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Summary:

A year ago, when the Department of Energy started its first entrepreneur-in-residence program with three well-known venture capital firms (Kleiner Perkins, Foundation Capital and ARCH Venture Partners), the DOE said it hoped the program would be able to spin out a cleantech company in 3-4 months. […]

A year ago, when the Department of Energy started its first entrepreneur-in-residence program with three well-known venture capital firms (Kleiner Perkins, Foundation Capital and ARCH Venture Partners), the DOE said it hoped the program would be able to spin out a cleantech company in 3-4 months. I remember thinking back then: Get real. The process of looking for a company to back is a little like dating and getting married — you just don’t put a several-month time frame on that sort of thing. The deadline seemed particularly unrealistic for cleantech, which has complex technology across vast sectors and new, unknown markets.

Now the first EIR at the DOE’s National Renewable Energy Laboratory (NREL) from Kleiner Perkins, Joel Serface, has finished up his tenure at the lab, about which he gives a fascinating report over on Cleantech Blog. As expected, he says that during what he called “the grand experiment” he learned a great deal, and “felt like a kid in a candy store.” But there weren’t any companies spun out during his time there. Serface says: “DOE’s calculus was that if they inserted a serial entrepreneur/investor backed by a brand-named VC firm into a lab that magic would happen and that an innovation would turn immediately into a company.” Not so much. He says: “Unfortunately, the EIR program was timed too short to reach its full potential and to get the first one of these ideas set up as a company.”

Instead, Serface found 30 promising technologies that could reach commercialization over several years and three technologies that he says “showed imminent promise.” Sounds like Serface knew what he was getting into before he took the leap:

When I agreed to become NREL’s EIR, I set the expectation with DOE, NREL, and KP that starting a company that KP would back within one year should not be expected. While there are a tremendous number of opportunities for commercialization at NREL, they need to temporally match a VC firm’s thesis, meet its perceived portfolio needs, or surpass its hurdle for innovation. Given enough time, many of the 30 technologies described above could be built into companies, but not necessarily into ones KP would fund over the period of the EIR Program.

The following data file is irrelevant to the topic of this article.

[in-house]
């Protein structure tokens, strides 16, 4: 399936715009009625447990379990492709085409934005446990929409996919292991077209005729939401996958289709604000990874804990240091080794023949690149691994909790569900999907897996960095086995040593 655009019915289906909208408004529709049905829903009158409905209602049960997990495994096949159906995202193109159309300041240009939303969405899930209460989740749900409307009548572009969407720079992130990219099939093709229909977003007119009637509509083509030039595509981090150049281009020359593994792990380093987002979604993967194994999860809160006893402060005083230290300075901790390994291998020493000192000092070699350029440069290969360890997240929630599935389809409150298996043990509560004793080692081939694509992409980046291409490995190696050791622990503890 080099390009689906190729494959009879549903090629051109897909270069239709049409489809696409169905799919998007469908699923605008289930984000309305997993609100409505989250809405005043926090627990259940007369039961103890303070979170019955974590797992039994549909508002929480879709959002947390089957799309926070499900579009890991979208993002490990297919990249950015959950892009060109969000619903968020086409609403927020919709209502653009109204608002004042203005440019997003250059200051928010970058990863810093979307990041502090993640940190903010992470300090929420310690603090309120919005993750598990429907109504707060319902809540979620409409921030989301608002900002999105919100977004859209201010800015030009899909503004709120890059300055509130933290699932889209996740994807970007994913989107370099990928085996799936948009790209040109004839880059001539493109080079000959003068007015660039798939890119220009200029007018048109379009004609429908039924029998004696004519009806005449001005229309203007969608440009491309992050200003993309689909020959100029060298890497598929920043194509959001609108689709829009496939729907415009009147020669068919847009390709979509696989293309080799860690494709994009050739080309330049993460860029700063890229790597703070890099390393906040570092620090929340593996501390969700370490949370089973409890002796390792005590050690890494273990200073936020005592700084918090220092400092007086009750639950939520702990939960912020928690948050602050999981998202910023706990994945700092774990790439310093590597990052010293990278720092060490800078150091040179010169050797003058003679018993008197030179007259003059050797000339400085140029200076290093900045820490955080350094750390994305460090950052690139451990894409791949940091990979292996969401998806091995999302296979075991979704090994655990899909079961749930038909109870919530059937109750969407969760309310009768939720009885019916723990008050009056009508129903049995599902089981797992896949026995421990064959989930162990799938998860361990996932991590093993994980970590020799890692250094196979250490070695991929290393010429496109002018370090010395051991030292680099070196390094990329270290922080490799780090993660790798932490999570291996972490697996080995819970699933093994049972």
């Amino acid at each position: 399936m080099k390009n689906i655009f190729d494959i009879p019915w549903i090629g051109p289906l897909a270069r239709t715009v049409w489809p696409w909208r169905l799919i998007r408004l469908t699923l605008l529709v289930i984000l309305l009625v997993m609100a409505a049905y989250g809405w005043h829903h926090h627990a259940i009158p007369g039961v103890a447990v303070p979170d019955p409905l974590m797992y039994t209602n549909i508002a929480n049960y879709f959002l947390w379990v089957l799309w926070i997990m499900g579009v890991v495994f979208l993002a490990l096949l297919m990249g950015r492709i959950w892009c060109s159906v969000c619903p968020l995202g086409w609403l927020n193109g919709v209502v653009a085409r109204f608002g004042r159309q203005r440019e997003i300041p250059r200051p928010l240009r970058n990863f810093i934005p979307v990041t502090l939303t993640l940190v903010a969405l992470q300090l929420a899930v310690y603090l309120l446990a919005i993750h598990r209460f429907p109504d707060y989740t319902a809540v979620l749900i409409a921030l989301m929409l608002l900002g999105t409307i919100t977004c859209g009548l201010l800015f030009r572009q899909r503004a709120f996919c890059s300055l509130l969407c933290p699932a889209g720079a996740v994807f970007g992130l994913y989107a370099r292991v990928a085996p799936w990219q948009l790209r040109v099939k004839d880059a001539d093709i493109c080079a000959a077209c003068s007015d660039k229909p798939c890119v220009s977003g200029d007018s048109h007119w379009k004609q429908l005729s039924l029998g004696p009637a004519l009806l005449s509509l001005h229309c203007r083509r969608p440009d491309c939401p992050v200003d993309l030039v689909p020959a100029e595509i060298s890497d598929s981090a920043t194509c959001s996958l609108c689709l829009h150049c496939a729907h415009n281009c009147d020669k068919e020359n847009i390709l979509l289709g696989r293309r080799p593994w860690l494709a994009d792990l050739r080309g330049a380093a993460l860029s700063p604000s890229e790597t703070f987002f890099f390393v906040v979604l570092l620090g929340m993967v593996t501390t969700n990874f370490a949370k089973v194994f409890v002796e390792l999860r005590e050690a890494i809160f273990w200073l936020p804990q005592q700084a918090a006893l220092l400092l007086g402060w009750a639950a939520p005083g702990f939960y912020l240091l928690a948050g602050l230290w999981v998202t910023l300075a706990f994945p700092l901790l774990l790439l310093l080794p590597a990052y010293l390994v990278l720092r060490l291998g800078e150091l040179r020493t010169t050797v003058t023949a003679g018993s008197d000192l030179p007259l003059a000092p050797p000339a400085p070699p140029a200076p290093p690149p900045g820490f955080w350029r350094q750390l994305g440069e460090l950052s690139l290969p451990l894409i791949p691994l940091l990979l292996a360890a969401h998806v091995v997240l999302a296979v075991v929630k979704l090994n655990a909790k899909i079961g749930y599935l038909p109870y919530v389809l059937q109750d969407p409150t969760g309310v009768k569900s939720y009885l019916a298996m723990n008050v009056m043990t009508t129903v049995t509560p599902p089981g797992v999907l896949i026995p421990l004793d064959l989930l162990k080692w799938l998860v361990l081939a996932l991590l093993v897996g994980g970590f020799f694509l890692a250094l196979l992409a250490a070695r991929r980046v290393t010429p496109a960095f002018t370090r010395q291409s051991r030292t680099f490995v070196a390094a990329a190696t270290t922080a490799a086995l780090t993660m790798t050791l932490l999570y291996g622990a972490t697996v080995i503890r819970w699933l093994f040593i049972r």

The slow-moving academic environment of government labs and the business model of venture capital investing are like oil and water. Venture capitalists want a quick investment and relatively quick return on it. Academic labs generally take years to toil over R&D, which may or may not have a business application. The same can be said for cleantech venture capital investing in general — it’s particularly out of whack with the time frame of energy innovation. Largely because this is such a young market compared to IT or biotech, the VCs are still learning and will have to reshape their business models in order to reap big returns on energy investments. Kleiner will probably have to do that across the board, not just for this most recent EIR DOE program. It’s a learning experience for the entire industry, not just for Joel Serface.

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  2. [...] the DOE’s National Renewable Energy Laboratory (NREL) had a similar experience as Bauer. Serface wrote last year that he “felt like a kid in a candy store,” but that there weren’t any companies spun out [...]

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